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Newspapers to publish legal notices on the web

The Massachusetts House of Representatives passed a history-making bill that will require newspapers to publish legal notices on the Web. The bill, H 1566, “An Act Concerning Electronic Publication of Certain Legal Notices,” was one that I sponsored with help from the Massachusetts Newspaper Publishers Association

For centuries, public notices only appeared in print. But as we well know readership of print papers has taken a sharp decline. At the same time, overall readership of newspapers has been on the rise because of the Internet and online access. It’s time that public notices take part in this increased readership.

During the debate, I had the opportunity to deliver my maiden speech on the House floor.You can view the video by clicking here or on the image above, and photos by clicking hereThe House voted 153-0 in favor of the legislation. The bill now goes to the Senate.

As always, I thank you for he opportunity to serve and I urge you to contact me with any questions about the bill or any other matter.

Opioid abuse meeting set for Tuesday at FHS

State legislators, medical experts and officials from the town’s school district and police department will meet Tuesday, June 30, to garner local solutions to the state’s opioid epidemic.

The meeting starts at 7 p.m. in the Franklin High School auditorium located at 218 Oak St. in Franklin.

The public session will establish a direction for a new community coalition that aims to create a support network for residents struggling with addiction. Rep. Roy has invited medical and law enforcement experts to shed light on the opioid crisis in Massachusetts.

You can learn more about the meeting by clicking here. To subscribe to the coalition newsletter and receive updated information, click here.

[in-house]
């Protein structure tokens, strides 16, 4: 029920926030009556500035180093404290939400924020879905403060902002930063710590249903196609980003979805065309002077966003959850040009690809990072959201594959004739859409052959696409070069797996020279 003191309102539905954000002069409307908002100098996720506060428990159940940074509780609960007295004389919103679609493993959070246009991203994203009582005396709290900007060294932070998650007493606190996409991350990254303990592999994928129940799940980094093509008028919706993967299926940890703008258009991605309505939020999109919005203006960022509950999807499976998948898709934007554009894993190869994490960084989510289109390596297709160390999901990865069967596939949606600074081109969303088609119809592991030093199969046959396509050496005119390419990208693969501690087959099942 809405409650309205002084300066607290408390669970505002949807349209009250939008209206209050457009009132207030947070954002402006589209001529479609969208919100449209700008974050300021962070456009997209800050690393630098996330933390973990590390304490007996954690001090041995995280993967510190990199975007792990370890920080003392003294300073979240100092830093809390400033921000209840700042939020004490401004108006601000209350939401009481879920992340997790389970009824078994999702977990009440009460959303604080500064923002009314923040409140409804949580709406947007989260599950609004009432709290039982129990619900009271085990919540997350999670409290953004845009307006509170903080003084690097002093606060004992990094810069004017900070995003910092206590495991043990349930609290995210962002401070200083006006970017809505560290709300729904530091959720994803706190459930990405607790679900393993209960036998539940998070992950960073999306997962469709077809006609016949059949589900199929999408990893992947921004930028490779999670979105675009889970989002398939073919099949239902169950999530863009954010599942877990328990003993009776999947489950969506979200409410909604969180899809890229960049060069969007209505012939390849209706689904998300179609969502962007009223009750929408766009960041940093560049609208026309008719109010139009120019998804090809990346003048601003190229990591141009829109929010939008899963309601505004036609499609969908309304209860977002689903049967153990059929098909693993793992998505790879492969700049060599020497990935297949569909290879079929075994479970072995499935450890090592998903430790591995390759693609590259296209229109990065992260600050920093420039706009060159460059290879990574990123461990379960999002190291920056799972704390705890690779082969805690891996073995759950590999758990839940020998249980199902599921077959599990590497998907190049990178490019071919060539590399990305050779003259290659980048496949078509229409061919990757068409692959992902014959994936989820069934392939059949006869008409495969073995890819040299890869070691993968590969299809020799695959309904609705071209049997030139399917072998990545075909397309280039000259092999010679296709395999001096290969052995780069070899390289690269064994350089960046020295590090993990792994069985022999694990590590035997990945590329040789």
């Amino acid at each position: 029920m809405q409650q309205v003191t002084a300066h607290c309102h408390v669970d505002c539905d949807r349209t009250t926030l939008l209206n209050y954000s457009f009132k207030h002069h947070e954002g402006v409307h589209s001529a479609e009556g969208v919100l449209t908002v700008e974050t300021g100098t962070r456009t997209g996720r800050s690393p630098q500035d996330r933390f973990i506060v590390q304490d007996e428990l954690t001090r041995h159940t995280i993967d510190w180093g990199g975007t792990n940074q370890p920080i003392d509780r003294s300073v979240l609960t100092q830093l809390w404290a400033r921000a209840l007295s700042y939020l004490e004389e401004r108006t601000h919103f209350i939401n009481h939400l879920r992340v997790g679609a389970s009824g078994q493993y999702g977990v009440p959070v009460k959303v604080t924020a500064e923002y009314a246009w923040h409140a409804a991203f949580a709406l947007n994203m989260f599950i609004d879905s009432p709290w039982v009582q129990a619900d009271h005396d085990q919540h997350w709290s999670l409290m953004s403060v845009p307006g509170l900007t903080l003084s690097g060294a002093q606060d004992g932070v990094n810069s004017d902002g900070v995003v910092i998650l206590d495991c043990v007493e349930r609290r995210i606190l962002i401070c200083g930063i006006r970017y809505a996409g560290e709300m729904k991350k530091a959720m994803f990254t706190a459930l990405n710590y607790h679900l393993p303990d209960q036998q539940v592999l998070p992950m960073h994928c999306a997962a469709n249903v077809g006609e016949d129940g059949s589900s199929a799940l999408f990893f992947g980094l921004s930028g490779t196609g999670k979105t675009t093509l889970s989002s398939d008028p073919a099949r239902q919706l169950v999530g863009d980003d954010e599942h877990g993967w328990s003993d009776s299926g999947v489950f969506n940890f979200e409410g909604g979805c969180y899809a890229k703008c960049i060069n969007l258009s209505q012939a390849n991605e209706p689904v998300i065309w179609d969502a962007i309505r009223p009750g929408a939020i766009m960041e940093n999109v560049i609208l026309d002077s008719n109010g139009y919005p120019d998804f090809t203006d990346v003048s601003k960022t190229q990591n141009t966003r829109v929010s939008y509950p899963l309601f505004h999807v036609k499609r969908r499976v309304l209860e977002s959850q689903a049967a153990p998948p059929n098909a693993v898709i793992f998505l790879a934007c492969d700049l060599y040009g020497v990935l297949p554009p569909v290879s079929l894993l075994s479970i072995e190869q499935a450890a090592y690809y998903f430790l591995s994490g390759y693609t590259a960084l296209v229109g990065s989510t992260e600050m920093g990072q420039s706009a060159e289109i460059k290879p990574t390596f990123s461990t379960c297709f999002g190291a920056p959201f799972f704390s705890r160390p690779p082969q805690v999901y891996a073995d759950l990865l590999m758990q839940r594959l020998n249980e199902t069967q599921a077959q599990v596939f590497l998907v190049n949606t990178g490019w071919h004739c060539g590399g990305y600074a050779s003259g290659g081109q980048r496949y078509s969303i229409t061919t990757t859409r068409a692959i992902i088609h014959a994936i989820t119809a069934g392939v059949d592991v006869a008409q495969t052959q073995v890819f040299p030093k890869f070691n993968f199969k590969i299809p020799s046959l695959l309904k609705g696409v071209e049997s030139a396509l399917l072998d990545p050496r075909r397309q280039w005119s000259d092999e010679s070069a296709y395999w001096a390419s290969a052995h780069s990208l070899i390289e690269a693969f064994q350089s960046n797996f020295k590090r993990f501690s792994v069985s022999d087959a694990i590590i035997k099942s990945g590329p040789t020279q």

What's cooking?

There is an old saying attributed to Otto von Bismarck that “to retain respect for sausages and laws, one must not watch them in the making.” When we make sausages or laws, we generally like the outcome, but we don’t want to see how they're made.

In June Rep. Roy joined the Franklin legislative delegation, not to make laws or sausage, but to cook some things that were actually fun to watch.

Rep. Roy joined his colleagues Senator Karen Spilka and Senator Richard J. Ross at a taping for some cooking shows to benefit the Franklin Food Pantry. They worked with Trisha Perez Kennealy from Artistry Kitchen in Franklin to prepare healthy meals from food available at the food pantry. The meals included serveral variations of chicken, a kale soup, and a sausage stir fry. Each were prepared in under 30 minutes. 

The Franklin Food Pantry serves nearly 600 families annually, including 1600 individuals. More than a third are children. About 75 clients “shop” at the Pantry weekly, and 270 visit monthly.

Typical clients include working families trying to make ends meet, people experiencing a temporary job loss, individuals whose SNAP (food stamps) benefits are reduced, and seniors. A growing number of seniors are seeking help from the Pantry since most are on a fixed income and are impacted by such things as medication costs and higher fuel expenses.

The legislators took the opportunity to highlight the work of the pantry and at the same time show some of the healthy options that are available when preparing food from the pantry. During the show, they talked more about the work done at the pantry and how residents can help in this effort to provide food security in our community.

The shows will air on Franklin TV this summer.

Time capsule returns

Past, present, and future came together on the steps of the State House in June.

People lined the streets of Beacon Hill to watch a 1795 time capsule ceremony reinterred in a State House cornerstone.

The time capsule was discovered in December during a construction project. It was placed in a cornerstone of the State House in 1795 by Paul Revere and Sam Adams. It contained newspapers, coins, and a silver plate commemorating the ceremony.